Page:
Who will be awarded the next Nobel Prize in Economics?
The Nobel Prize for Economics is awarded each year in September and is the most coveted of all Nobel prizes, following the Nobel Peace Prize. Indians have received stellar recognition for the Nobel Prize for Economics in recent years, with economists Raghuram Rajan and Raj Chetty of Harvard University being nominated and previous winners including Jagadish Chandra Bose, Hargobind Khorana, Amartya Sen and Abhijit Banerjee, co-founder and co-director of the Abdul Latif Jameel Poverty Action Lab (J-PAL) at MIT.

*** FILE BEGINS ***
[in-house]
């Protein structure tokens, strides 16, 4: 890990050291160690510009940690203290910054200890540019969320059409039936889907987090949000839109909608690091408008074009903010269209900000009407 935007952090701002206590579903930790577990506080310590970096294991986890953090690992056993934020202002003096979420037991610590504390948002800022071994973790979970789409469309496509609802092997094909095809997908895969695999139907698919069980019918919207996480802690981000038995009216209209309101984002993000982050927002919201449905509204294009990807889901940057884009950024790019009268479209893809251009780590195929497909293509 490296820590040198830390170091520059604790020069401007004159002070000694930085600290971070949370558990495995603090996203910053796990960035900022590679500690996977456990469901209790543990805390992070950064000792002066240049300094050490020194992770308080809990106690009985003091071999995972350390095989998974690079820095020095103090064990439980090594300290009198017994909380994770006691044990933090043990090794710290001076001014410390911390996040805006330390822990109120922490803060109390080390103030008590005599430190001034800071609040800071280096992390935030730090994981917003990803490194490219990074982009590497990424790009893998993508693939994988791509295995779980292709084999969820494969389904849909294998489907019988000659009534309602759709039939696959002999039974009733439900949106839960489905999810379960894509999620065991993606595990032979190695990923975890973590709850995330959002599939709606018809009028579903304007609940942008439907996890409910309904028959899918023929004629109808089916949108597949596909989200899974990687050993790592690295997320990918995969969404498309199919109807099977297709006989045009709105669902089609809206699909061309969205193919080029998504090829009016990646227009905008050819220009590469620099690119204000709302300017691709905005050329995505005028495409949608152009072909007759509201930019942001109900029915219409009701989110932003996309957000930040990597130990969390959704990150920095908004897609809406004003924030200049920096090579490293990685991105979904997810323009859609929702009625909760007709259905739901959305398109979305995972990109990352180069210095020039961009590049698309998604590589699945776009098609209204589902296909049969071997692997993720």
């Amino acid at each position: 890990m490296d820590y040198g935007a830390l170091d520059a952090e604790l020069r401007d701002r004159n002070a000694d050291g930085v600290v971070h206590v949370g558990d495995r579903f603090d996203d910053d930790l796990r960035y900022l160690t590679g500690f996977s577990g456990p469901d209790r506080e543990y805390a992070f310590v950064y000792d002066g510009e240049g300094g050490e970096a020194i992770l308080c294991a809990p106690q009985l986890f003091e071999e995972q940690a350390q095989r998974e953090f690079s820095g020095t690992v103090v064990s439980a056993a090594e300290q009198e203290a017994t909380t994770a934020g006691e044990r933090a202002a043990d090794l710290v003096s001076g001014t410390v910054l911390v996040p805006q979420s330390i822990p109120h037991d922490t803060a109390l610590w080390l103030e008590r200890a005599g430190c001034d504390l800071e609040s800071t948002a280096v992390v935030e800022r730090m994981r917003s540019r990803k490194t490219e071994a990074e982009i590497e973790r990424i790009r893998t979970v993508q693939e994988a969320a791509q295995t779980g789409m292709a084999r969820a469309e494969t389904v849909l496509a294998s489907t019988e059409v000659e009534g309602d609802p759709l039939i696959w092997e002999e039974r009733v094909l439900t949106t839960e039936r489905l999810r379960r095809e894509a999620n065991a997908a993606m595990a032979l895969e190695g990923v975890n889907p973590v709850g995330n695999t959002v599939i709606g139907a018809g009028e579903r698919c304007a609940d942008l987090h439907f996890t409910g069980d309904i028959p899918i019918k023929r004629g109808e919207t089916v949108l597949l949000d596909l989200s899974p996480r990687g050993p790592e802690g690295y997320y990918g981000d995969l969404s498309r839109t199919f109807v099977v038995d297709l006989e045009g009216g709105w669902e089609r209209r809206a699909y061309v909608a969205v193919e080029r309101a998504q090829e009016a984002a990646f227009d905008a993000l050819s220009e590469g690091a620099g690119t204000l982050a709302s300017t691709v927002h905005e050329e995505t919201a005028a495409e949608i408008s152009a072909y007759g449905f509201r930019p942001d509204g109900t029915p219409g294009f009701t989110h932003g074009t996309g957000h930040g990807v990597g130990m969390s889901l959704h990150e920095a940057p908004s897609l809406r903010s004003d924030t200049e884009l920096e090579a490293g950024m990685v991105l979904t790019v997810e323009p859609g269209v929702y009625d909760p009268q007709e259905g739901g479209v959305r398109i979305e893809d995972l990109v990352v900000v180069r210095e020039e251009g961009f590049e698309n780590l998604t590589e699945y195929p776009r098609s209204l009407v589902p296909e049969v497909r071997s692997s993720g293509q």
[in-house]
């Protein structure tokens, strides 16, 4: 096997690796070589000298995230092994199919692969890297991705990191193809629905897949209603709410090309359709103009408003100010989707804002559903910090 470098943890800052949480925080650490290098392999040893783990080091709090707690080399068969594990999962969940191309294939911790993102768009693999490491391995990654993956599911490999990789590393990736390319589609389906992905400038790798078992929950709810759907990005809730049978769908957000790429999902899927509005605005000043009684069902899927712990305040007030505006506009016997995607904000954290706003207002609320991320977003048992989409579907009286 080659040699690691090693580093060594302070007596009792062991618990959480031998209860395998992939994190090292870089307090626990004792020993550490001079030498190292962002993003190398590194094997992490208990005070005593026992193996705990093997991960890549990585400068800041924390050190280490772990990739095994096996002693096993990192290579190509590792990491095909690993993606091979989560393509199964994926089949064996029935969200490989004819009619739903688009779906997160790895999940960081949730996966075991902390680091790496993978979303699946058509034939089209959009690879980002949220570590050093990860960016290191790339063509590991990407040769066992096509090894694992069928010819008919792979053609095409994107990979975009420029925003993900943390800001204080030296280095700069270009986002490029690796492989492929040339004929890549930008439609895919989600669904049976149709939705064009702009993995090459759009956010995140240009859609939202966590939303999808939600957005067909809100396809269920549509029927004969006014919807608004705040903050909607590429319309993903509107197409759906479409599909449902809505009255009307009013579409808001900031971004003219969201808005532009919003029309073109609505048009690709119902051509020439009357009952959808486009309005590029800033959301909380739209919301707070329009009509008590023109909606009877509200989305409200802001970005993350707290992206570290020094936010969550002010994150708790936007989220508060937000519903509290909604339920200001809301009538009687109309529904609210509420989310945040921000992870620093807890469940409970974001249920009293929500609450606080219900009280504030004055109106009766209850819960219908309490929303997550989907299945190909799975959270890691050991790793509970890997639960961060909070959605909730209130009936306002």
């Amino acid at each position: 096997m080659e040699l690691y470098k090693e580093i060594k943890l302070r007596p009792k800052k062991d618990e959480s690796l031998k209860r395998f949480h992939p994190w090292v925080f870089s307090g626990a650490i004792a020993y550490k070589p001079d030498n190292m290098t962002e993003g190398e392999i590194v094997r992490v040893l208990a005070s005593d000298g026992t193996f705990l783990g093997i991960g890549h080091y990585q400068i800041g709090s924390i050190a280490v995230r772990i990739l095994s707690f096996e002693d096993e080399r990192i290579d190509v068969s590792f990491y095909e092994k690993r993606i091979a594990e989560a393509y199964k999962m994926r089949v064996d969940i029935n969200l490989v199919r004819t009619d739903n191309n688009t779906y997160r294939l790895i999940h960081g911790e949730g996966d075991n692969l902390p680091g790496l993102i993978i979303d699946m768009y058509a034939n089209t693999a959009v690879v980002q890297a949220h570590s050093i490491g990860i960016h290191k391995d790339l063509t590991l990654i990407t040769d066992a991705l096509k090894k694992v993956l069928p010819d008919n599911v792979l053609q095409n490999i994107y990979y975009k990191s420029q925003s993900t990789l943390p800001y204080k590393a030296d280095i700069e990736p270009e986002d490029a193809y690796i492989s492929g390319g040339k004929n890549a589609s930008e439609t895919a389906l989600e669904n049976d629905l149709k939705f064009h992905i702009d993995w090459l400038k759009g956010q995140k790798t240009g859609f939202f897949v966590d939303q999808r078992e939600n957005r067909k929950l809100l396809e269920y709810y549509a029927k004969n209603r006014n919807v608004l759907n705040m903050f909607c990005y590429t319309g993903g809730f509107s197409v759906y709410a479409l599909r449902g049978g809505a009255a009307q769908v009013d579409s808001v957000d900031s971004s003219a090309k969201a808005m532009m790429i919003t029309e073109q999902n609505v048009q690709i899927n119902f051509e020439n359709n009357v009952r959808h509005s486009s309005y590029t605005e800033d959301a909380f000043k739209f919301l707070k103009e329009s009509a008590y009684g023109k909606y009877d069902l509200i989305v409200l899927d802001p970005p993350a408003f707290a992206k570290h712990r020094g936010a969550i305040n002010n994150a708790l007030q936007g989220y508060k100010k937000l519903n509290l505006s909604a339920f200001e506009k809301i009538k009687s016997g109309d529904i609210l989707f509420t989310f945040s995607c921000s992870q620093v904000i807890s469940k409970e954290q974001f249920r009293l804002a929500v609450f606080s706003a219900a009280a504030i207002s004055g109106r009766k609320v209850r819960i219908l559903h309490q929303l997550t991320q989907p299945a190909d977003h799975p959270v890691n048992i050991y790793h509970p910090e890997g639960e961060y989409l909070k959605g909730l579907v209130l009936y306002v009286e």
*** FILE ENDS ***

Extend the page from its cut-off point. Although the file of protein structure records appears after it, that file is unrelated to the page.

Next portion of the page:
In 2019, Abhijit Banerjee and J-PAL co-founder Esther Duflo were awarded the Nobel for their research in eastern Odisha on an idealistic, yet failed, project to replace open-fire cooking with efficient and less polluting stoves. The USD 400 million project was backed by the United Nations and was launched by former US secretary of state Hillary Clinton in 2010. It set out to reduce indoor air pollution, which kills two million people a year, while empowering women and helping the environment. After initial success, millions of stoves built in India were largely abandoned within four years. Abhijit and Esther studied the reasons for the failure and told the world why such an altruistic and even rational project flopped. The reasons were quite mundane, yet something which the world’s finest development economics and policymaking minds did not anticipate.